308-year-old Stradivarius violin played on ‘Wizard of Oz’ soundtrack could sell for record £14 million
29 April 2022, 09:32
The prized violin, heard on the soundtracks for several Golden Age Hollywood films, could break a new auction record.
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A 308-year-old Stradivarius violin that was played on The Wizard of Oz (1939) and other Golden Age Hollywood soundtracks, could become the most expensive instrument ever sold at auction.
Made in 1714 by great Italian luthier Antonio Stradivari, it was brought to particular fame more than 200 years later when it opened Judy Garland’s original recording of ‘Over the Rainbow’.
Tipped to sell this summer for £14 million, the instrument could break the existing auction world record of £10 million, set in 2013 by a Vieuxtemps Guarneri violin.
“There has not been a violin like this at auction for decades,” said Carlos Tome, director of auction house Tarisio, which is among the world’s leading venues for fine instruments.
“The expectation for this violin is around £14m million but it could go for even higher,” he added. “It has all the best ingredients for a collector and an investor. It was made by the greatest violin maker in the world during his Golden Period. Its attachment to The Wizard of Oz also brings with it a romanticism which is attractive to so many people.”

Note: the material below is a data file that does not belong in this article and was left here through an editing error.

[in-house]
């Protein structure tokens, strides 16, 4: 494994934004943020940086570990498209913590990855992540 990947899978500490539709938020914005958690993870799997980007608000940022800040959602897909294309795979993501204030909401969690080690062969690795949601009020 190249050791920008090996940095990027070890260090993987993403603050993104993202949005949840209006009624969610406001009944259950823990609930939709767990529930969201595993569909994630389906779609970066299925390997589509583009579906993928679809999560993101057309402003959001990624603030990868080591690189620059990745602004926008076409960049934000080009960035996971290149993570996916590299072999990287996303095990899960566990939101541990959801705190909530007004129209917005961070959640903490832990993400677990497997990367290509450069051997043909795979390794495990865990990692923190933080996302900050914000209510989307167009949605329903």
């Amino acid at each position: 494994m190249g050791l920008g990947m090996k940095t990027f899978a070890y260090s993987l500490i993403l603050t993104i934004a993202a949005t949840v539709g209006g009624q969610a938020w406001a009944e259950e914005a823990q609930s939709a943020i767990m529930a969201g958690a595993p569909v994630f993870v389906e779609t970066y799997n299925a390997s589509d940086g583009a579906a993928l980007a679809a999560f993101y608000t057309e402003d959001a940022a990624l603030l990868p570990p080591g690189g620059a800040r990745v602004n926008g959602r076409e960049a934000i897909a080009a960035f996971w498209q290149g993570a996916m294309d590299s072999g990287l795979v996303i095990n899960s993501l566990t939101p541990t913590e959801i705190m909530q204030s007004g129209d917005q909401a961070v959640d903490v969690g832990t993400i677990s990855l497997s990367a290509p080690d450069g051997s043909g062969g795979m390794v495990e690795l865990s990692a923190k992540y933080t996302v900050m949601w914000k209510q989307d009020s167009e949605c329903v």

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The violin’s history is made even more special by its previous owner, Russian violinist Toscha Seidel, who owned the beloved instrument for 40 years. Born in 1899 in Odesa (now Ukraine), Seidel is remembered as one of the finest violin virtuosos of the 20th century and once said of the violin “we precisely suit each other”.
Seidel recorded several early Hollywood film scores with it, including ‘Over the Rainbow’ from The Wizard of Oz, Intermezzo, and Melody for Three.
Since Seidel’s death, the violin has been owned by multiple musicians and private collectors. Almost 50 years since its last sale, it has been put up for auction.
“The emotional connection to that story is universal - even if you are not an expert in classical music, you will have grown up with the Wizard of Oz,” Tome added.
“When people understand that this violin was used by the principle solo violinist in that movie, they identify with it immediately.”
Before it lands at the New York-based auction house this June, the violin will be showcased in London, Berlin, Shanghai, Hong Kong, Tokyo and Beijing.